Danzal Baker was born in Darwin and grew up in the Arnhem Land communities of Milingimbi and Maningrida. His totem is the olive python his moiety is Dhuwa and his skin name is Burralung.

He developed his love of dancing and acting at the Aboriginal Centre for the performing Arts, Brisbane. He was an original member of the Djuki Mala dance troupe.

In 2016, Baker appeared on the "Indigenous" episode of the Australian television series You Can’t Ask That on ABC.

In 2016, he was part of a group of artists who, in an effort to inspire the world to dance, move and absorb the Yolgnu style created the video "Yolgnu Style", a contemporary dance music video.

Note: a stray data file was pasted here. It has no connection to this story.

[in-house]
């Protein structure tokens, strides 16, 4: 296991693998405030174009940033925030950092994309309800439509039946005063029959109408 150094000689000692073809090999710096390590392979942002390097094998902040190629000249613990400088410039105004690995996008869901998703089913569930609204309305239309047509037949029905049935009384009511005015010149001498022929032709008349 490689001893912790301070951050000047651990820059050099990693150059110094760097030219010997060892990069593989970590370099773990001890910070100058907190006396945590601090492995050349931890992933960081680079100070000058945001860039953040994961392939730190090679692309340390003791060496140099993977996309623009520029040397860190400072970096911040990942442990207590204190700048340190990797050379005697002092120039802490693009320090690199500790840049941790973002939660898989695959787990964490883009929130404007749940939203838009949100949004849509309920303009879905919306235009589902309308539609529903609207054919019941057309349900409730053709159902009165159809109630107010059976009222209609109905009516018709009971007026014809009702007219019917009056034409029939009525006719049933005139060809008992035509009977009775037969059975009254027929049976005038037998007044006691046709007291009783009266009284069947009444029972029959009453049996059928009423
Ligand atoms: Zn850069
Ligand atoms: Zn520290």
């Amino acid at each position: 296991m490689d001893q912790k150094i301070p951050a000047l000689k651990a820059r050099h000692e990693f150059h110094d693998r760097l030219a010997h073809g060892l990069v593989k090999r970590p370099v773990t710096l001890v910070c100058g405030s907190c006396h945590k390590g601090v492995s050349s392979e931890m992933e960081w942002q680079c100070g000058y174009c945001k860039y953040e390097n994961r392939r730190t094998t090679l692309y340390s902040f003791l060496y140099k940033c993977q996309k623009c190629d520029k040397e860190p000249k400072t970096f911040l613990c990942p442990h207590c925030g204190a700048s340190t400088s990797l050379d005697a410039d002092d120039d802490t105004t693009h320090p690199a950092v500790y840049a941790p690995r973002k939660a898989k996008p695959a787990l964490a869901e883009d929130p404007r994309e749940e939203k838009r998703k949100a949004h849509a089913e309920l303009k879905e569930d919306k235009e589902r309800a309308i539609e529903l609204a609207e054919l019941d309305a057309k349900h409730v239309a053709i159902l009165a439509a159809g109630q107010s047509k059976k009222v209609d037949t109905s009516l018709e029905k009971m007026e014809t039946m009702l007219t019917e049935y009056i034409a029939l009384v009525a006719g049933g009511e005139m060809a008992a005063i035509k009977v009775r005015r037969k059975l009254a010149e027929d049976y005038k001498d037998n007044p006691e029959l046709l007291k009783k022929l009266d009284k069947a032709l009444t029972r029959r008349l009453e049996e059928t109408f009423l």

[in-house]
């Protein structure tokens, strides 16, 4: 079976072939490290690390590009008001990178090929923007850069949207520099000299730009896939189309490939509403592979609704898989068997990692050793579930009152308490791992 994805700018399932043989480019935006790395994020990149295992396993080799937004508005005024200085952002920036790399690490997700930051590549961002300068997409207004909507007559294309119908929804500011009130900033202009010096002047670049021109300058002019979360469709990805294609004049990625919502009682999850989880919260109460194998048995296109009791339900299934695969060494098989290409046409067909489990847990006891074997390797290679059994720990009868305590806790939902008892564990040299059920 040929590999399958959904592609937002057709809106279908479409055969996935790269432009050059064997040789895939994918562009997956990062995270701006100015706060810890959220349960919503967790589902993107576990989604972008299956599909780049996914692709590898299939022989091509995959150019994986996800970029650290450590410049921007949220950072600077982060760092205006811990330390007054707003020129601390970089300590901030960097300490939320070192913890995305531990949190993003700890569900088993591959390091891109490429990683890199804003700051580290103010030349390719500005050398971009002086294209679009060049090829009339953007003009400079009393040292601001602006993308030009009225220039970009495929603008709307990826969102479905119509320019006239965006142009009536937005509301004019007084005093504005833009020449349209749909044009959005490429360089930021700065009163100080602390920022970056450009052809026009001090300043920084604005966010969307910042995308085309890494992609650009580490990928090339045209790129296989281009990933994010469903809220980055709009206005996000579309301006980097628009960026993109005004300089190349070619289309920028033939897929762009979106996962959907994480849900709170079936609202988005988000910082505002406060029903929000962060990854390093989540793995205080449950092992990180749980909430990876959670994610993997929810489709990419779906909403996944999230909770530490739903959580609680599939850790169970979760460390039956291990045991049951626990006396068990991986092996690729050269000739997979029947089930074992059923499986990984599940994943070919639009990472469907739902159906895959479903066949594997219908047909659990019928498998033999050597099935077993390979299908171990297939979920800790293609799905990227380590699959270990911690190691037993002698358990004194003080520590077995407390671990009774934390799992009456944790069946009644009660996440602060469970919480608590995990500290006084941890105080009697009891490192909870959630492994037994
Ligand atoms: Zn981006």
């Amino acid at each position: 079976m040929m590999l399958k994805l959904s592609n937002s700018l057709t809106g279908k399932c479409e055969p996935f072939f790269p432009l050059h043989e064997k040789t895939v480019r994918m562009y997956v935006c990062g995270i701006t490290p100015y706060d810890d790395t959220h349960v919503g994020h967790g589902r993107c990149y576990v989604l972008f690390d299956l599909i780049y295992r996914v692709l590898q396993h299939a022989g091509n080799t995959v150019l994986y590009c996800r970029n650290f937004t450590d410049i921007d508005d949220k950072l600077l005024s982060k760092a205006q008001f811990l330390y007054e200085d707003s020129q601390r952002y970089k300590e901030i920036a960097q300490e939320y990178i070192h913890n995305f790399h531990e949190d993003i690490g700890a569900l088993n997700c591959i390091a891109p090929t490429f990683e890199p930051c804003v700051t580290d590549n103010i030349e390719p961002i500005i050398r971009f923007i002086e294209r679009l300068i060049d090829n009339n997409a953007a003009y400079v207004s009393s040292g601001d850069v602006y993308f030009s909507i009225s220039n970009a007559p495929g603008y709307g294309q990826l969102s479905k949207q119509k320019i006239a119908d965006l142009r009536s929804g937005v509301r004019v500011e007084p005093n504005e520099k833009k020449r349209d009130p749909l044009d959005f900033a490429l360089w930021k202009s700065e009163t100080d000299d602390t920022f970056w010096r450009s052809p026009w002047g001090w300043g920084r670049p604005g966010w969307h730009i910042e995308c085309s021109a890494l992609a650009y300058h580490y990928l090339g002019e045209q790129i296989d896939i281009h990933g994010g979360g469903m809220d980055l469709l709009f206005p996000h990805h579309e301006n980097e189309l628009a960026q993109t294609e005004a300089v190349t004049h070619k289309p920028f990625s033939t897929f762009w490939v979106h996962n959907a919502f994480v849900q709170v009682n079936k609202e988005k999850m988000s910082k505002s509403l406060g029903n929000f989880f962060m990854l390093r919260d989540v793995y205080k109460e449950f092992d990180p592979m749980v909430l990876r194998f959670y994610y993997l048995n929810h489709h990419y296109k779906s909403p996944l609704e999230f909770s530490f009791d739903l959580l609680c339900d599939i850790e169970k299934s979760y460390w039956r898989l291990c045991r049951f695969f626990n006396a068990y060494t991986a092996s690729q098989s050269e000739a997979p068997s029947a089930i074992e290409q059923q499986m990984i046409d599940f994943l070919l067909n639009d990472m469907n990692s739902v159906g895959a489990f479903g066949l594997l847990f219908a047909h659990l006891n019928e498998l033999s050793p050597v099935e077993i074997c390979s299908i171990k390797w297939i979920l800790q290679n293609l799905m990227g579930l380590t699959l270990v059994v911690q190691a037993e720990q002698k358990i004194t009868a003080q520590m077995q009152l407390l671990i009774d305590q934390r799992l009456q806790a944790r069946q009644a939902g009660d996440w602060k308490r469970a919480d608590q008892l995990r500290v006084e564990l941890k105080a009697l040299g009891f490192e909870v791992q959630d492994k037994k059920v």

In 2017 Baker Boy won the Triple J Unearthed National Indigenous Music Awards.

Baker Boy made his acting debut in True History of The Kelly Gang released in cinemas in early January 2019.

He appeared on Playschool as part of NAIDOC week 2019 singing Hickory Dickory Dock.

He has said that he wants to be an inspiration to indigenous kids living in remote communities, and to combat "shame."

Baker Boy appeared on Play School performing a wild and wonderful version of Hickory Dickory Doc!

https://www.facebook.com/watch/?v=351200238905619&extid=hECDhu1E49oxvGgI

 

Deadly Aboriginal Artist - Chico Monks

Deadly Aboriginal Artist - Chico Monks

Chico Monks  1978-2019